Most common late 50s/early 60s British diecast averages between $50-100 apiece. Not a fortune, but not a pittance...and I think some of the value is in the quality, for the time these were remarkably well done castings.
  • steverstever YooperlandPosts: 40,012
    Sometimes I think the best way to handle this stuff is to buy something you like, live with it for a year and take some photos. Then sell it and buy something else.

    When it's time to downsize you'll have a nice set of jpgs to jog your memory of some of the fun things that you enjoyed without having to park a dumpster in front of your house for a week to unload all the junk. I'm really, really going to try to do that on my next move. :)

    At least Matchbox toys are small.

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  • lemmerlemmer Posts: 2,676
    Sometimes I think the best way to handle this stuff is to buy something you like, live with it for a year and take some photos. Then sell it and buy something else.


    That is what I do with my real cars.
  • fintailfintail Posts: 33,509
    The only good thing about moving - the purge. Even better if you can end up in the black with your purchases.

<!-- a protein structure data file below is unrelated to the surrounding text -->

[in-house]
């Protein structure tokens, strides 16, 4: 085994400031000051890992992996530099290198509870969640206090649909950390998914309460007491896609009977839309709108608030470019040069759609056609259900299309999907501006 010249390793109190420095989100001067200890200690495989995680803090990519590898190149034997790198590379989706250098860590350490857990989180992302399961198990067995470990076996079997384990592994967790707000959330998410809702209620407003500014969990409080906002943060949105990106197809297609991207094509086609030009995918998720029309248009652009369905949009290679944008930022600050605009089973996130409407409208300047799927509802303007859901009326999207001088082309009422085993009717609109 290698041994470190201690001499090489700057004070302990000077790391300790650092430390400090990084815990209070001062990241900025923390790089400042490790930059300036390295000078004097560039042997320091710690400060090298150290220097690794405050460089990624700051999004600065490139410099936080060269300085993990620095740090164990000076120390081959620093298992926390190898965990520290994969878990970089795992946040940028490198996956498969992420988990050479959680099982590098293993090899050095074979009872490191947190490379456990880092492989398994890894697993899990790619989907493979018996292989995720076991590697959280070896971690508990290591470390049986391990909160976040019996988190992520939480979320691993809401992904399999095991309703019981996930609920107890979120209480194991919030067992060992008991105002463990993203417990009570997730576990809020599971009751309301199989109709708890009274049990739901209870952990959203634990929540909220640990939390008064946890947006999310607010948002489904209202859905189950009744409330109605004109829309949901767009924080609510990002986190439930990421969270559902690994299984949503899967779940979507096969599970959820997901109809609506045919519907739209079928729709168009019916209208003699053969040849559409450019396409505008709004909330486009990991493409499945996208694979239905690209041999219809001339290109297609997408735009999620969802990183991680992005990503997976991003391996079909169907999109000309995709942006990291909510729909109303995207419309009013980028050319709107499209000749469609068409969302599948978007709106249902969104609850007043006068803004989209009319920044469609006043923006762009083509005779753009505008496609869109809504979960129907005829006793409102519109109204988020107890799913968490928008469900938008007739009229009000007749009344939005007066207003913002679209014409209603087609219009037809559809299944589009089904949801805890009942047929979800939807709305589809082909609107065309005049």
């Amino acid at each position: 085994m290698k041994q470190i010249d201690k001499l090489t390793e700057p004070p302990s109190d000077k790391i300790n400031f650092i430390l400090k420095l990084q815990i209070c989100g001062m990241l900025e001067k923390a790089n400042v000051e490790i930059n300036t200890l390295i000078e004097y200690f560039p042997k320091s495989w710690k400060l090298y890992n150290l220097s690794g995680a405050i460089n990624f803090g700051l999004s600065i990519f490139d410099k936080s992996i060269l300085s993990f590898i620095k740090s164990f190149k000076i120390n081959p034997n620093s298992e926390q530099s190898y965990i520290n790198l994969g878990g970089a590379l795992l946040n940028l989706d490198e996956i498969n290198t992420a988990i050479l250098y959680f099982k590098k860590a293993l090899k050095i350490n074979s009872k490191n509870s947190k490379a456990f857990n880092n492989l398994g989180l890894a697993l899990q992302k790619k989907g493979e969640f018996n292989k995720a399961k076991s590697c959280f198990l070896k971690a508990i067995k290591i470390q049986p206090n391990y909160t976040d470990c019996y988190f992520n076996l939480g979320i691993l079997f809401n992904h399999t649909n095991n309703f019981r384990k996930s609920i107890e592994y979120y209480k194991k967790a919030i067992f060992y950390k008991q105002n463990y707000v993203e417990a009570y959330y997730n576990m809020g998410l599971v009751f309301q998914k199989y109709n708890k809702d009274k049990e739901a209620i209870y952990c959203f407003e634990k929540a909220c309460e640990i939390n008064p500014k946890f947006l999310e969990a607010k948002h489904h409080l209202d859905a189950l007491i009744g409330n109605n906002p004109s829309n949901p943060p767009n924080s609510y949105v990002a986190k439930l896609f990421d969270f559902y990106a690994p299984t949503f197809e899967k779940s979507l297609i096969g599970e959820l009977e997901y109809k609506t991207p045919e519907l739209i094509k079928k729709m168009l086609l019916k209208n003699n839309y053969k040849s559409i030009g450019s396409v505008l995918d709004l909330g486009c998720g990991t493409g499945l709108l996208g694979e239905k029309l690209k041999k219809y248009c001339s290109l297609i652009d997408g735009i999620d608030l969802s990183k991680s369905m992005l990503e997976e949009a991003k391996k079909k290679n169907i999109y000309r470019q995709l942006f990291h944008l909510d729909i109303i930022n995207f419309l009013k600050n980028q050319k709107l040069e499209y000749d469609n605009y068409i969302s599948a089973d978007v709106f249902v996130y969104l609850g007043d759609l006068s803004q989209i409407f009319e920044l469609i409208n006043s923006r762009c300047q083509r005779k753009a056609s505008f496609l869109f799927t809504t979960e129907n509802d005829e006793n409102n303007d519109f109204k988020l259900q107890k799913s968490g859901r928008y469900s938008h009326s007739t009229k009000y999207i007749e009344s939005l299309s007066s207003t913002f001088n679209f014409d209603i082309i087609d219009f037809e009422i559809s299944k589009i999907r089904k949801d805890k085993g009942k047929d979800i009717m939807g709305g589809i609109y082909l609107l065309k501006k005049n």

• fintailfintail Posts: 33,509
    Recently bought another car, one I had wanted for some time - Matchbox version of the 1960 Pontiac convertible, I guess this is supposed to be a Bonneville. This model was introduced early in 1962, and this purple version is among the first made, this color existing for only a short time. This is a sought-after model, mint boxed purple ones usually bring $150-250 on ebay, sometimes a bit more (I paid a bit less, but not a yard sale price). One with grey wheels would be worth maybe $6-800. It's a pretty little car.

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  • steverstever YooperlandPosts: 40,012
    "Prices range from around $85 for a small garage to $2,200 for a large and elaborate diorama"

    A special scale-model home for a special car (Detroit News)